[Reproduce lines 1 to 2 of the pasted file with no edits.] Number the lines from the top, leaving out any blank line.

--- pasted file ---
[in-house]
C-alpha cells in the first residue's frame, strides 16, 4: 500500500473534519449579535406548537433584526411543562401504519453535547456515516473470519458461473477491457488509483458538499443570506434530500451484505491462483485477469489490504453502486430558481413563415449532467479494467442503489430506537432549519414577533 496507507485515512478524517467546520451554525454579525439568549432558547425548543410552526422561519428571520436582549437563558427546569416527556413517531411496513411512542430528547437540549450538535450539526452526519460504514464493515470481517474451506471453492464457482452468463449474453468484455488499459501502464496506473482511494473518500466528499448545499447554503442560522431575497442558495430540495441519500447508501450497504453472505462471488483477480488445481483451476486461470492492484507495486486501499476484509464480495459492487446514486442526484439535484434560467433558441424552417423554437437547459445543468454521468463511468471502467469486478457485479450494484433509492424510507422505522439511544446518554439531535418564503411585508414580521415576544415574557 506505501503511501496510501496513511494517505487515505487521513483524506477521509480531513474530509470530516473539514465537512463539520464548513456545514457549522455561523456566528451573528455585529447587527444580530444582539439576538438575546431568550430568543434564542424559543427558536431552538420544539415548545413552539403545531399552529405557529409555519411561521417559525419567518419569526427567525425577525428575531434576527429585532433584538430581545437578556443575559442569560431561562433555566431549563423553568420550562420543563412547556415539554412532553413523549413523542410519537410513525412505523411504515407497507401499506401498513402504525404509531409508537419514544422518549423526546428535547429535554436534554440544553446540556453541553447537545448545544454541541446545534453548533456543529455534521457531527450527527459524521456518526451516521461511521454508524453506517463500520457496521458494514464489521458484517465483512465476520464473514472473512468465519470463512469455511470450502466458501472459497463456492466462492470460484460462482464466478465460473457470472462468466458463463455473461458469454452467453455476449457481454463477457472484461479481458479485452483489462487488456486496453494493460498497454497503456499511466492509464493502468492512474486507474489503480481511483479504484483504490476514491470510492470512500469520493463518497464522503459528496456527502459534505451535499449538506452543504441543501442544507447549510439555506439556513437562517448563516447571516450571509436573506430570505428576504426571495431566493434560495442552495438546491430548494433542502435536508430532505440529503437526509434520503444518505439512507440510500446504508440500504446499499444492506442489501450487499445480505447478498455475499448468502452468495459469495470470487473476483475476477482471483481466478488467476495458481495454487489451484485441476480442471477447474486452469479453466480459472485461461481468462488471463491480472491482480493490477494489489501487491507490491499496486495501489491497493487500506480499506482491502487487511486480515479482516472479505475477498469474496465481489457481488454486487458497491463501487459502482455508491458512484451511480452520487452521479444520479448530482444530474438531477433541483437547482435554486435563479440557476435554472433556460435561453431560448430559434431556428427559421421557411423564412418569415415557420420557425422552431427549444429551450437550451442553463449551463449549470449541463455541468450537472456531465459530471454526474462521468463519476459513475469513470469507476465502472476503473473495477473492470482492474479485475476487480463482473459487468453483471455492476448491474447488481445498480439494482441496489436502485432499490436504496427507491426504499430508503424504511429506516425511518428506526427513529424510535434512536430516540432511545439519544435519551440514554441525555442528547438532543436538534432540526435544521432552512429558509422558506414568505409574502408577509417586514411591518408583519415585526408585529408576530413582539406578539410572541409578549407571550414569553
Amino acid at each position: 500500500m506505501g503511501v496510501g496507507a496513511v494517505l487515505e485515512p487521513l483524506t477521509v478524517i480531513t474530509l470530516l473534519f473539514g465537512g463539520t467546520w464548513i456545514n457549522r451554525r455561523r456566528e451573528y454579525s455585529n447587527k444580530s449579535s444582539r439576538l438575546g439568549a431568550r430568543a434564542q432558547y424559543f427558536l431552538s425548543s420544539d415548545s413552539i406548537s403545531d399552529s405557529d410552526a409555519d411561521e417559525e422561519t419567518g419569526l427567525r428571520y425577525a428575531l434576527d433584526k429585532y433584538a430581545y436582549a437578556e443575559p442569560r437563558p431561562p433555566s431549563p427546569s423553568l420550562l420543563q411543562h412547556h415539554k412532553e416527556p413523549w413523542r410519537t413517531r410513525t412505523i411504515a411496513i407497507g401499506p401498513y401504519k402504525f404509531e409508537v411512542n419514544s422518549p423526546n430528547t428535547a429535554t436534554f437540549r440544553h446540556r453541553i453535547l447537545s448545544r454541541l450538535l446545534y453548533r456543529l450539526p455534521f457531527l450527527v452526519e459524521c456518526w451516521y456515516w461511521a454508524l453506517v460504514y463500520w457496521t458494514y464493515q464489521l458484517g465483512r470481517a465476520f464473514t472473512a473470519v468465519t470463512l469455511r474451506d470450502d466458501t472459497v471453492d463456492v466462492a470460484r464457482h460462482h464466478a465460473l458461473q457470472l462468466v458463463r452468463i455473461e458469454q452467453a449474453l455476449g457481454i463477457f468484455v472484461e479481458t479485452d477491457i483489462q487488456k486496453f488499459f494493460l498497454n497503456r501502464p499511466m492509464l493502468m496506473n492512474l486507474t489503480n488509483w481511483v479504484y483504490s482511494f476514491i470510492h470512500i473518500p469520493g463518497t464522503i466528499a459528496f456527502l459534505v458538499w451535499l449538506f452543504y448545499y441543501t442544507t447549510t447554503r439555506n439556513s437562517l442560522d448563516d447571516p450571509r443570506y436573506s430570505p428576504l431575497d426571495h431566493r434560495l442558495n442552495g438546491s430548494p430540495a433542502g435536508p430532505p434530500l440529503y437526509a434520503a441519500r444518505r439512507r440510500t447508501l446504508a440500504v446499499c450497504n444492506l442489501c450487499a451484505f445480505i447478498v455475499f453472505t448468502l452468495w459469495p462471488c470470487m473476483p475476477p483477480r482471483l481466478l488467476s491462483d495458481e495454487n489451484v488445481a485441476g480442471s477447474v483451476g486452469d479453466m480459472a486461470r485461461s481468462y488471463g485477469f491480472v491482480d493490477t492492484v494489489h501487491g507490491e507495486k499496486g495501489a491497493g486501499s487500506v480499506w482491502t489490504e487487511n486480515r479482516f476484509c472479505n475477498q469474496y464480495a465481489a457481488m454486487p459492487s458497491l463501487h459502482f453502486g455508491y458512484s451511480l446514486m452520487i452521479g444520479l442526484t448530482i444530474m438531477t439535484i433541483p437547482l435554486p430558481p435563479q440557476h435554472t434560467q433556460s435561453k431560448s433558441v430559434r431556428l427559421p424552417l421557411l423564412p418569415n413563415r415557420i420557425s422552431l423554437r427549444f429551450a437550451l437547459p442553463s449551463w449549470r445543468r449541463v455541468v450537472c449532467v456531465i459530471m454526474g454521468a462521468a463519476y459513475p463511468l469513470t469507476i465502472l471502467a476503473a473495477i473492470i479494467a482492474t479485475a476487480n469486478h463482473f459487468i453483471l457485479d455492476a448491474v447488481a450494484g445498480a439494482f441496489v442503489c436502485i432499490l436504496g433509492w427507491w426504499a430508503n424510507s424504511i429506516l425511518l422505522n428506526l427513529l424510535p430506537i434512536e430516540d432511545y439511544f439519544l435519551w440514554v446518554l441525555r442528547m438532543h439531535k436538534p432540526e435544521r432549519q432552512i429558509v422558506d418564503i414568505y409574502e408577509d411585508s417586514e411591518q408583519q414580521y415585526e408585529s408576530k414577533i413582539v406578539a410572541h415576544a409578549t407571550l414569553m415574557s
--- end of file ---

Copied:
[in-house]
C-alpha cells in the first residue's frame, strides 16, 4: 500500500473534519449579535406548537433584526411543562401504519453535547456515516473470519458461473477491457488509483458538499443570506434530500451484505491462483485477469489490504453502486430558481413563415449532467479494467442503489430506537432549519414577533 496507507485515512478524517467546520451554525454579525439568549432558547425548543410552526422561519428571520436582549437563558427546569416527556413517531411496513411512542430528547437540549450538535450539526452526519460504514464493515470481517474451506471453492464457482452468463449474453468484455488499459501502464496506473482511494473518500466528499448545499447554503442560522431575497442558495430540495441519500447508501450497504453472505462471488483477480488445481483451476486461470492492484507495486486501499476484509464480495459492487446514486442526484439535484434560467433558441424552417423554437437547459445543468454521468463511468471502467469486478457485479450494484433509492424510507422505522439511544446518554439531535418564503411585508414580521415576544415574557 506505501503511501496510501496513511494517505487515505487521513483524506477521509480531513474530509470530516473539514465537512463539520464548513456545514457549522455561523456566528451573528455585529447587527444580530444582539439576538438575546431568550430568543434564542424559543427558536431552538420544539415548545413552539403545531399552529405557529409555519411561521417559525419567518419569526427567525425577525428575531434576527429585532433584538430581545437578556443575559442569560431561562433555566431549563423553568420550562420543563412547556415539554412532553413523549413523542410519537410513525412505523411504515407497507401499506401498513402504525404509531409508537419514544422518549423526546428535547429535554436534554440544553446540556453541553447537545448545544454541541446545534453548533456543529455534521457531527450527527459524521456518526451516521461511521454508524453506517463500520457496521458494514464489521458484517465483512465476520464473514472473512468465519470463512469455511470450502466458501472459497463456492466462492470460484460462482464466478465460473457470472462468466458463463455473461458469454452467453455476449457481454463477457472484461479481458479485452483489462487488456486496453494493460498497454497503456499511466492509464493502468492512474486507474489503480481511483479504484483504490476514491470510492470512500469520493463518497464522503459528496456527502459534505451535499449538506452543504441543501442544507447549510439555506439556513437562517448563516447571516450571509436573506430570505428576504426571495431566493434560495442552495438546491430548494433542502435536508430532505440529503437526509434520503444518505439512507440510500446504508440500504446499499444492506442489501450487499445480505447478498455475499448468502452468495459469495470470487473476483475476477482471483481466478488467476495458481495454487489451484485441476480442471477447474486452469479453466480459472485461461481468462488471463491480472491482480493490477494489489501487491507490491499496486495501489491497493487500506480499506482491502487487511486480515479482516472479505475477498469474496465481489457481488454486487458497491463501487459502482455508491458512484451511480452520487452521479444520479448530482444530474438531477433541483437547482435554486435563479440557476435554472433556460435561453431560448430559434431556428427559421421557411423564412418569415415557420420557425422552431427549444429551450437550451442553463449551463449549470449541463455541468450537472456531465459530471454526474462521468463519476459513475469513470469507476465502472476503473473495477473492470482492474479485475476487480463482473459487468453483471455492476448491474447488481445498480439494482441496489436502485432499490436504496427507491426504499430508503424504511429506516425511518428506526427513529424510535434512536430516540432511545439519544435519551440514554441525555442528547438532543436538534432540526435544521432552512429558509422558506414568505409574502408577509417586514411591518408583519415585526408585529408576530413582539406578539410572541409578549407571550414569553